USA Politics First Look

Deal to repeal North Carolina 'bathroom bill' collapses amid partisan hostility

Charlotte City Council had struck a deal with state lawmakers to repeal both the city's local nondiscrimination ordinance and the state's HB2, but the deal fell apart Wednesday.

Republican State Senator Norman Sanderson holds his head while fellow Republican Senator Andrew Brock (R) looks during a failed attempt to repeal the controversial HB2 law limiting bathroom access for transgender people in Raleigh, North Carolina, U.S. on December 21, 2016.
Jonathan Drake/ Reuters
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Partisan politics killed a compromise in North Carolina on Wednesday, with Republicans in the state legislature and Democrats in Charlotte each accusing the other this week of reneging on a deal to repeal both a local nondiscrimination ordinance and the state's so-called "bathroom bill."

Gov. Pat McCrory, the Republican who will leave office next month after his narrow loss to Democratic challenger Roy Cooper, called for state lawmakers to convene a special session to repeal House Bill 2, which limits LGBT protections and prohibits transgender people from using public restrooms that contradict the sex listed on their birth certificates. But the Senate voted down the repeal Wednesday, highlighting the state's partisan rancor by placing blame squarely on the city.

On Monday, Charlotte's council voted to repeal the portion of its nondiscrimination ordinance that HB2 preempts. After Republicans accused the city of not repealing it entirely, a second vote was taken Wednesday morning to fully repeal the ordinance, as WBTV reported.

"We were expecting Charlotte to repeal it and when they failed to do so, the deal was gone," Sen. Phil Berger, the chamber's top Republican, told The Charlotte Observer.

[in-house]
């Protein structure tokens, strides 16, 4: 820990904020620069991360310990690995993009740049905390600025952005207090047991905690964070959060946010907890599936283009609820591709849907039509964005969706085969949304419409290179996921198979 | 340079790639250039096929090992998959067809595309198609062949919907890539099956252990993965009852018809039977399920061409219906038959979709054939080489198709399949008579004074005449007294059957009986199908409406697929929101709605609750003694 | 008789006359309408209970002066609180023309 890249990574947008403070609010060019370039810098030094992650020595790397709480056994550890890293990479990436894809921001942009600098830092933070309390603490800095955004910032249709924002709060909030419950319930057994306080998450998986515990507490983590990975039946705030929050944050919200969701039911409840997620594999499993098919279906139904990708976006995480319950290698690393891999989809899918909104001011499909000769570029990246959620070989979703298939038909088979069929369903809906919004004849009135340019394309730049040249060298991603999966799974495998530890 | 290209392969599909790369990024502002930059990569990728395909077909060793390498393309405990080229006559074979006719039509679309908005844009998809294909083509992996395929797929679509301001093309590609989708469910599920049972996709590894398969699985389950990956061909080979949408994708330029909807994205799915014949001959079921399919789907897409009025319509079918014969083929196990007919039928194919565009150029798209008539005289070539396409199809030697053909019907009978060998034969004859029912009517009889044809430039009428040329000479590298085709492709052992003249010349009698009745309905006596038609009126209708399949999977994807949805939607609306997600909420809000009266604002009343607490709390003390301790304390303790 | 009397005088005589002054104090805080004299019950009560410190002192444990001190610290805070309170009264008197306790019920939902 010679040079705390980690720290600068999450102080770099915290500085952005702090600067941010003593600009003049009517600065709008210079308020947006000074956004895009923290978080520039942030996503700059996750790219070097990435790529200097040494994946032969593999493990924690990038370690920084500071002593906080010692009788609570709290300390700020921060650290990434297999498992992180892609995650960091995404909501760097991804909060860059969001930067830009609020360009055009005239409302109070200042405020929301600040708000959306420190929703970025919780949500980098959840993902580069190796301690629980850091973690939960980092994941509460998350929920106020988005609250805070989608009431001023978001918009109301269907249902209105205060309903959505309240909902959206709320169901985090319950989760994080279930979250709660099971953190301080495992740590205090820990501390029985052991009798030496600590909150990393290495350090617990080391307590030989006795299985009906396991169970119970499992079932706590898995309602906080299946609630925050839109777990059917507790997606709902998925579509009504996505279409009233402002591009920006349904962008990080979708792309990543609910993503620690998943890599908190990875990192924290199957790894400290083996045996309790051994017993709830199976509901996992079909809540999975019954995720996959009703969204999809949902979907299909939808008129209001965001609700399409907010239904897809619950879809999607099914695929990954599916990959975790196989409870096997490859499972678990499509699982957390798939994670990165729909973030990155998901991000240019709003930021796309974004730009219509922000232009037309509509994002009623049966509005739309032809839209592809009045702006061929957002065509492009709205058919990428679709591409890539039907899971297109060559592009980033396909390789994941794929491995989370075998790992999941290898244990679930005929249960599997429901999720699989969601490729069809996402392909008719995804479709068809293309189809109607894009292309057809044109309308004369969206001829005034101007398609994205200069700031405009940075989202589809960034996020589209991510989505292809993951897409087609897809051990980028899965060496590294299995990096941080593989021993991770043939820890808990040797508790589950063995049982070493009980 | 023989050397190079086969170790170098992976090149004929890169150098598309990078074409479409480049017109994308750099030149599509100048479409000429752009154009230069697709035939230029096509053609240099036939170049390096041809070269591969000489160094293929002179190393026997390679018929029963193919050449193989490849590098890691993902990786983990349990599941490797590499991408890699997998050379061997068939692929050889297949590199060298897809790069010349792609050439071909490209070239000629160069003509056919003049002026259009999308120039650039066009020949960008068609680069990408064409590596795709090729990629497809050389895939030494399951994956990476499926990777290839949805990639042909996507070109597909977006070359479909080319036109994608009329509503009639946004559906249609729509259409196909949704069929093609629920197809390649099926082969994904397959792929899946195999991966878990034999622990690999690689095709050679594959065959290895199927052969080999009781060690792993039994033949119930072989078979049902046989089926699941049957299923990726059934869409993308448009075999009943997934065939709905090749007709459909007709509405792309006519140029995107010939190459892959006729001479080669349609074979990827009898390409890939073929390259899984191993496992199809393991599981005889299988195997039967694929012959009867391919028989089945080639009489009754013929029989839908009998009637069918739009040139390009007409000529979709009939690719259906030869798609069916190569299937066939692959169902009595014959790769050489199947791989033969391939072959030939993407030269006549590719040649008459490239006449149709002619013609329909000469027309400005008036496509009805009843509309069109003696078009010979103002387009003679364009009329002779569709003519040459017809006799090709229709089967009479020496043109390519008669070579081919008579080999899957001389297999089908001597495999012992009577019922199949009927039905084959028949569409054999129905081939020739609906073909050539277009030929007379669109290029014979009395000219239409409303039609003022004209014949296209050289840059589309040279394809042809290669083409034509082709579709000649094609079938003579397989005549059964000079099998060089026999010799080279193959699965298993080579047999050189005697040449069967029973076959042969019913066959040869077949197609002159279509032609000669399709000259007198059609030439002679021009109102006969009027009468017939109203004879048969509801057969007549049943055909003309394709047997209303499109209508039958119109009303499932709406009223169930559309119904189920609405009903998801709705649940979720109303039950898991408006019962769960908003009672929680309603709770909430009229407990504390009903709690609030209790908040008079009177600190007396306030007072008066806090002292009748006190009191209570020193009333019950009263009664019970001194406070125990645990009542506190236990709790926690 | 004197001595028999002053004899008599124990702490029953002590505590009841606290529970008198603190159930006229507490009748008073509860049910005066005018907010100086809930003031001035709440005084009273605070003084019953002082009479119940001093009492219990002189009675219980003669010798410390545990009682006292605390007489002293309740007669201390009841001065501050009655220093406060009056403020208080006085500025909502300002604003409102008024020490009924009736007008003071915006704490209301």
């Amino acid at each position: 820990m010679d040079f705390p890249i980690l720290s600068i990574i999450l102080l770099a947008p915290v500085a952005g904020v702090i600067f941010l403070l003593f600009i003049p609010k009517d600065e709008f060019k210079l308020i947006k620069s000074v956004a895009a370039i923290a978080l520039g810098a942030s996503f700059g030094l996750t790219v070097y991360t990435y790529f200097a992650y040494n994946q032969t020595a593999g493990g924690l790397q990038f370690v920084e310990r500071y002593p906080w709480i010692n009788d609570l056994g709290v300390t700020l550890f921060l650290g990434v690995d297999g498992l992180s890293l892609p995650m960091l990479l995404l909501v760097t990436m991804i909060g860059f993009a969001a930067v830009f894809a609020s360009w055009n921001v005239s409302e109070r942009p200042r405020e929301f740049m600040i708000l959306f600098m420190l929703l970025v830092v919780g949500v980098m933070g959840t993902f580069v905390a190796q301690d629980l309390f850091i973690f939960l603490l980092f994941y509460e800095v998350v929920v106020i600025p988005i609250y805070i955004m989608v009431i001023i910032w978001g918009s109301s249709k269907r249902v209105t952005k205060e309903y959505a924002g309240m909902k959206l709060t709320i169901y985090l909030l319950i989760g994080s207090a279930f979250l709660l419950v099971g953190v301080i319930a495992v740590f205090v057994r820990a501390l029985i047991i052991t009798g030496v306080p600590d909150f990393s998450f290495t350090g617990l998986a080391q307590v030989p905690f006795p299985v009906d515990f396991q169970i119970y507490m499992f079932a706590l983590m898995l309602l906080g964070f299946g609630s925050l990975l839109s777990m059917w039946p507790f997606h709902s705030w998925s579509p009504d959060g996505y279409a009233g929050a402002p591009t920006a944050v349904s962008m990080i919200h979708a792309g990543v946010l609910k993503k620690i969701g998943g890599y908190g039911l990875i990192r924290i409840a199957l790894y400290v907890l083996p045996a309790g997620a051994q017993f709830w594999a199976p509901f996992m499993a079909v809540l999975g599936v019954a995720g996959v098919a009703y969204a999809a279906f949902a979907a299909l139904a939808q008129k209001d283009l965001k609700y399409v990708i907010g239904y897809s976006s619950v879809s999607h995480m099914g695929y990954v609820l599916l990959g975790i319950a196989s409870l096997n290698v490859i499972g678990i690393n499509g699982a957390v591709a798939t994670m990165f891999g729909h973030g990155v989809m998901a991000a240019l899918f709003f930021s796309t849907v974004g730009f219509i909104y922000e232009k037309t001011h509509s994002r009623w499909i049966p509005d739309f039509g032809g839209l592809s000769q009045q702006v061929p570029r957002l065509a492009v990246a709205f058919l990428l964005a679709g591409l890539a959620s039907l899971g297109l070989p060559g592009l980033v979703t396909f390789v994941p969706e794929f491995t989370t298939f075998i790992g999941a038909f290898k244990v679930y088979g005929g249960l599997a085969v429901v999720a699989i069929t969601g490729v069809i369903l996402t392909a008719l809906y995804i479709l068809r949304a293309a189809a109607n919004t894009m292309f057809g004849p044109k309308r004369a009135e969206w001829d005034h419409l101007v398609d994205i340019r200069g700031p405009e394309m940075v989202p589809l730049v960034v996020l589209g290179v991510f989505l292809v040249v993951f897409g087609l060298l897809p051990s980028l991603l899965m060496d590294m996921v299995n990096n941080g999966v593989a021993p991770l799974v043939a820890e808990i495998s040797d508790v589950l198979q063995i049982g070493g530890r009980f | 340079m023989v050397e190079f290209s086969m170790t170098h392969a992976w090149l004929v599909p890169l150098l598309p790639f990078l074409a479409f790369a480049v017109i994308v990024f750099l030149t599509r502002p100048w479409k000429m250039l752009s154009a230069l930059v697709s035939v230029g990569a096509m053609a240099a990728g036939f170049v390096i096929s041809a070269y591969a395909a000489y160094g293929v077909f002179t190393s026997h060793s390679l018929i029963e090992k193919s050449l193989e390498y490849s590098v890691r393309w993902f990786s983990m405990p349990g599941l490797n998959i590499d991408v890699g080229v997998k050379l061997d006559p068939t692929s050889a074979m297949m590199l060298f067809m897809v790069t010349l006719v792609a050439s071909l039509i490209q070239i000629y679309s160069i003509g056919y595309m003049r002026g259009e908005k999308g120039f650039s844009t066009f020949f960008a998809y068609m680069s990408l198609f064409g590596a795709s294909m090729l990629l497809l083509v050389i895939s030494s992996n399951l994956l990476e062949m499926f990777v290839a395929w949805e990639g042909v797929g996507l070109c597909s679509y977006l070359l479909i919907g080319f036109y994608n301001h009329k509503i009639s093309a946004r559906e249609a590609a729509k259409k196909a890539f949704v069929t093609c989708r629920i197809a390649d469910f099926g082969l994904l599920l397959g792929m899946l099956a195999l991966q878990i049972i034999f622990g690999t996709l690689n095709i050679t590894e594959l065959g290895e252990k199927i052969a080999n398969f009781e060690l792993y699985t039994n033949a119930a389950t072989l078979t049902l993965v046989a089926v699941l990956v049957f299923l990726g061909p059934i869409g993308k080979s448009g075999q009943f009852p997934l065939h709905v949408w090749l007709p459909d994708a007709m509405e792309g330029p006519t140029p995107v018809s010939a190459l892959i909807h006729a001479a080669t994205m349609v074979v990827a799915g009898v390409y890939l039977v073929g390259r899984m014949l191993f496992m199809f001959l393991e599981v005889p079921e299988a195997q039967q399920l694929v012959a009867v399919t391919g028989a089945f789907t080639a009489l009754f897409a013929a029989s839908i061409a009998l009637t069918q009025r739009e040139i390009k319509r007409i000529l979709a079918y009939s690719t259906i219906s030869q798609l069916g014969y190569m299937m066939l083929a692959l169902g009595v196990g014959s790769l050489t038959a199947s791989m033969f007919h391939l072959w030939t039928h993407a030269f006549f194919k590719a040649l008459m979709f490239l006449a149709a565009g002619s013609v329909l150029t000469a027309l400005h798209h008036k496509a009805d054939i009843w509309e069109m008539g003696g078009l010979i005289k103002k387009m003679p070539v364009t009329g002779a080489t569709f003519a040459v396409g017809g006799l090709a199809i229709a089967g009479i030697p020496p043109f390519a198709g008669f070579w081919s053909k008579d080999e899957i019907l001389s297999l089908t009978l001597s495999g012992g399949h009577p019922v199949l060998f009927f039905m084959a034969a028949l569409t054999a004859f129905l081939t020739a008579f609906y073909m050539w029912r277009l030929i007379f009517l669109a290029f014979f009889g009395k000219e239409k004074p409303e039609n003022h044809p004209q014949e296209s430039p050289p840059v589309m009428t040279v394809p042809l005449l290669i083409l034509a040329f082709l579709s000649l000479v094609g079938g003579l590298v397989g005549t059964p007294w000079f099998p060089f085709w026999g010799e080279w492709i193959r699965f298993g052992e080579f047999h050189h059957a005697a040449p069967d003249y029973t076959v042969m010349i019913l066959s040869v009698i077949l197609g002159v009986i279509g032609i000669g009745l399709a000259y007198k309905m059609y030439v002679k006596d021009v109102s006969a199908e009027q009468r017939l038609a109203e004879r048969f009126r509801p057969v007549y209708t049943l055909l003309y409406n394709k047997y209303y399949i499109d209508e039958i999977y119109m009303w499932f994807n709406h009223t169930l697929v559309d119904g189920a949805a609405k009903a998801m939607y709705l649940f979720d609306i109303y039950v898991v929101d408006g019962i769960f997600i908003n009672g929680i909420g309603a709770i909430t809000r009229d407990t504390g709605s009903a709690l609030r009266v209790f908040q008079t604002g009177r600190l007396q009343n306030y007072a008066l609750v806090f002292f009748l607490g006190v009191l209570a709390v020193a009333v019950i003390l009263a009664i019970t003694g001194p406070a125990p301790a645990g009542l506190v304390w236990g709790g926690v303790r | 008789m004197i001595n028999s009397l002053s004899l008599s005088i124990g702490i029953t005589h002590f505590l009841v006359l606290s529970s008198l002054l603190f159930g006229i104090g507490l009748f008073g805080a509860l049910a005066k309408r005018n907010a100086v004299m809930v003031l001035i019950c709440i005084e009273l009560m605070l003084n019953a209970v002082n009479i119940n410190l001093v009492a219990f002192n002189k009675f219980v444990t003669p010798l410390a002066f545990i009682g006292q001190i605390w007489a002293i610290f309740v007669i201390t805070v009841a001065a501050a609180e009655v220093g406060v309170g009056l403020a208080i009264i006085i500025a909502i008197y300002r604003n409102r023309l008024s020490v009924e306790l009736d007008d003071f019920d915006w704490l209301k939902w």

The city contended in a statement Wednesday that it had "acted in good faith to do everything it understood was needed" to fulfill the terms of the agreement.

Republican lawmakers began trying to truncate the special sessions shortly after it began Wednesday morning, with motions to declare the meeting unconstitutional or adjourn immediately failing, as the Observer reported.

Senator Berger proposed attaching a months-long "cooling off period," or moratorium, on local nondiscrimination ordinances pertaining to public bathrooms, showers, and changing facilities. At first it was a six-month proposal, then he amended it to last until 30 days after the legislature's 2017 session concludes.

"The moratorium was not there until we saw what they had done," Berger said of the city officials.

Sen. Jeff Jackson, a Democrat from Charlotte, however, said, that it was his fellow senators on the other side of the aisle who reneged on the compromise.

"I'm sorry, this was not the deal. The deal was Charlotte repeals fully and we repeal fully," Senator Jackson told the Observer. "Charlotte was told over and over again: Charlotte, if you take the first step you will be met halfway. Charlotte did that and we're being shoved away one more time."

The latest rift comes after Republican lawmakers dramatically reduced the governor's power in the wake of Gov. McCrory's loss – in many ways making retribution for similar treatment from Democrats in decades past, as The Christian Science Monitor's Patrik Jonsson wrote Saturday:

An illiberal streak has appeared in North Carolina politics at least as far back as Reconstruction, when, with the help of Ku Klux Klan voter suppression tactics, Democrats took the legislature and impeached Republican Gov. William Holden.

In 1988, the Democrat-controlled Senate stripped the office of the lieutenant governor of much of its power when a Republican won the post for the first time that century.  

And this year, federal judges have ruled that not only have many of the state's General Assembly districts been racially gerrymandered, but that Republicans legislators also used "almost surgical precision" to disenfranchise black Democrat voters with new voter rules put into place in 2013. The United States Supreme Court is expected to rule on the voter laws by the end of its term in June.

Even in light of this history, the political theater raging in North Carolina could be an unsettling force.

"People don't realize how much a stable democracy depends on norms, not actually the laws. Just because you can do something doesn't mean you do it," Steven Greene, a political scientist at North Carolina State University in Raleigh, told the Monitor.

"People call this blatant partisanship, but that's an insult to partisanship," he said of the legislature's vote to reduce the governor's power following the election. "This is blatant undermining of democratic norms."

This report contains material from Reuters.